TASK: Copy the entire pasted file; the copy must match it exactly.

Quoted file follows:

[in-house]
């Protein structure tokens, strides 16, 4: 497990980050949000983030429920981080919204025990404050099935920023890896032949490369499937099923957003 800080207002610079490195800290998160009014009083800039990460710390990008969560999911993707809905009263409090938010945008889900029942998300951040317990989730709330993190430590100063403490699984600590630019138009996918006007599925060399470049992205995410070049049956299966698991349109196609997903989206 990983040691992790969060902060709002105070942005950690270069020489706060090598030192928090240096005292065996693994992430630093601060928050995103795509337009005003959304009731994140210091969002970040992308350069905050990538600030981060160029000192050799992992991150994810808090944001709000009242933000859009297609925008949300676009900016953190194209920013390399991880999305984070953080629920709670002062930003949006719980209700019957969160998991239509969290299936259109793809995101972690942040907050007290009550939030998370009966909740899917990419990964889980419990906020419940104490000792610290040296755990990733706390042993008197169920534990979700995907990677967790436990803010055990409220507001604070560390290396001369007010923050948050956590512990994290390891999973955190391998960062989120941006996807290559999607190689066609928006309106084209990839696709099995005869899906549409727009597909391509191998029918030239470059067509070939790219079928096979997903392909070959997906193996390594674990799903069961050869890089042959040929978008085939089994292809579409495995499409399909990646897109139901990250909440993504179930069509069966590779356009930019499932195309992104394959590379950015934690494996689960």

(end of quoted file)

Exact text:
[in-house]
């Protein structure tokens, strides 16, 4: 497990980050949000983030429920981080919204025990404050099935920023890896032949490369499937099923957003 800080207002610079490195800290998160009014009083800039990460710390990008969560999911993707809905009263409090938010945008889900029942998300951040317990989730709330993190430590100063403490699984600590630019138009996918006007599925060399470049992205995410070049049956299966698991349109196609997903989206 990983040691992790969060902060709002105070942005950690270069020489706060090598030192928090240096005292065996693994992430630093601060928050995103795509337009005003959304009731994140210091969002970040992308350069905050990538600030981060160029000192050799992992991150994810808090944001709000009242933000859009297609925008949300676009900016953190194209920013390399991880999305984070953080629920709670002062930003949006719980209700019957969160998991239509969290299936259109793809995101972690942040907050007290009550939030998370009966909740899917990419990964889980419990906020419940104490000792610290040296755990990733706390042993008197169920534990979700995907990677967790436990803010055990409220507001604070560390290396001369007010923050948050956590512990994290390891999973955190391998960062989120941006996807290559999607190689066609928006309106084209990839696709099995005869899906549409727009597909391509191998029918030239470059067509070939790219079928096979997903392909070959997906193996390594674990799903069961050869890089042959040929978008085939089994292809579409495995499409399909990646897109139901990250909440993504179930069509069966590779356009930019499932195309992104394959590379950015934690494996689960």